Nuclear energy is not ‘the’ answer to Asia’s energy future; it is only part of the answer, insomuch as no one single strategy or form of energy can solve Asia’s energy insecurity entirely. Indeed, the very concept of a singular answer to the increasing vulnerability of Asia’s energy future is overly simple and ultimately flawed. No single energy source will be able to account for the projected enormous increase in Asia’s energy demands, whilst also providing sufficient energy security. Significant reduction in the reliance of fossil fuels through the use of other energy sources and a greater emphasis on energy efficiency is the answer to Asia’s energy future (Asian Development Bank 2012, 58; IEA 2012, 2-3). Expert predictions suggest that fossil fuels, in particular coal, will continue to provide the overwhelming majority of Asia’s increasing energy demands (IEA 2012, 6; United States Energy Information Administration 2011; Symons 2008, 120). However, this will do little to mitigate the increasing threat of Asian energy insecurity, and does not amount to an ‘answer’ to Asia’s energy future, only a continuation of its current calamity. New generations of coal power plants and continuing investment in carbon capture and storage may prove to significantly increase energy efficiency and reduce carbon emissions, but they are unable to produce more coal in what will continue to be a volatile market (IEA 2012, 5). In an investigation of energy security, Jae-Seung Lee (2010, 222) argues that renewable technologies, more than any other energy form, provide the greatest degree of energy security. Domestically produced renewable energy is not at risk of international market fluctuations and unlike nuclear energy does not present security threats (Lee 2010, 222; IEA 2012, 14). Globally, and within Asia, the coming decades will see a continued increase in renewable energy production and consumption (Lee 2010, 222; IEA 2012, 14). However, to create renewable energy, states must first possess renewable forms of energy to harness, and in Asia this is not always the case. Renewable energy forms do not yet posses the ability to provide considerable amounts of energy supply (IEA 2012, 7).

Energy efficiency is a component of the future of Asia’s energy production that all states are able to execute, and according to a 2005 World Bank report (2005, 6), it is the most effective way of establishing energy security. A range of other reports support this claim, arguing that improving energy efficiency can, particularly within developing states, enhance energy security by reducing import requirements, improving energy delivery and reducing exposure to possible supply reduction (United Nations Economic and Social Commission for Asia and the Pacific 2007, xix; Feinstein 2002; Mathur 2008, 18). A recent investigation into improving energy efficiency in Sri Lanka found that increased energy efficiency resulted in an immediate improvement in the state’s energy security (Limmeechokchai & Selvakkumaran 2013, 498). However, and consistent with the multi-dimensional answer proposed in this essay, the report also found that long-term energy security was best established when energy efficiency was implemented in conjunction with a diversification of energy sources (Limmeechokchai & Selvakkumaran 2013, 500-502).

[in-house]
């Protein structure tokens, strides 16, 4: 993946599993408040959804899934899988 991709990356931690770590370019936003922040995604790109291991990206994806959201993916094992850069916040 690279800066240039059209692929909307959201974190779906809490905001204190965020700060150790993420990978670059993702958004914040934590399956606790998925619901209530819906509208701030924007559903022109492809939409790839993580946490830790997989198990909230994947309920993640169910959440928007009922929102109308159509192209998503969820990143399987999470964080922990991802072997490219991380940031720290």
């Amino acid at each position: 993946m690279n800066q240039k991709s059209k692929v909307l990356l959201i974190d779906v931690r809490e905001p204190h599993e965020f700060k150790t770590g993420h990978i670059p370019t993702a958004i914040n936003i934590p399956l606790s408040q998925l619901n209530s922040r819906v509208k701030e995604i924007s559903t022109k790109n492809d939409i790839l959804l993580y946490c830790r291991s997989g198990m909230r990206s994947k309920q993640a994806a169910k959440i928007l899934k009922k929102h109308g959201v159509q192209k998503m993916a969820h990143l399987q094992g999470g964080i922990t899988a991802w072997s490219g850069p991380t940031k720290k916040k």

Increasing energy efficiency, subsequently reducing fossil fuel imports, and increasing the role of renewable and nuclear energies is the answer to Asia’s energy future. The expected continuing consumption of fossil fuels to meet the massively growing energy demands of Asia will only exacerbate current energy insecurity in the region. This overwhelming reliance on fossil fuels, further depleting finite energy resources, will continue to create a more volatile energy market and increases Asia’s energy insecurity. Fossil fuels will continue to provide a large component of Asia’s energy, but this must be quickly reduced. Nuclear energy, despite the risks associated with nuclear terrorism and nuclear weapons, must be increased in order for Asia to develop greater energy security. Renewable technologies and a focus on energy efficiency are also instrumental energy factors that will both reduce fossil fuel reliance and provide greater stability. The answer to Asia’s energy future is thus a reduction in the use of fossil fuels, a continuing expansion of nuclear energy and an increased emphasis of the development of renewable energies and energy efficiency. Only through energy diversification and a reduction of fossil fuels will Asia find energy security whilst also sufficient means to meet its ferocious appetite for energy.

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Written by: Clancy Wright
Written at: The University of Melbourne
Written for: Sow Keat Tok
Date written: November 2014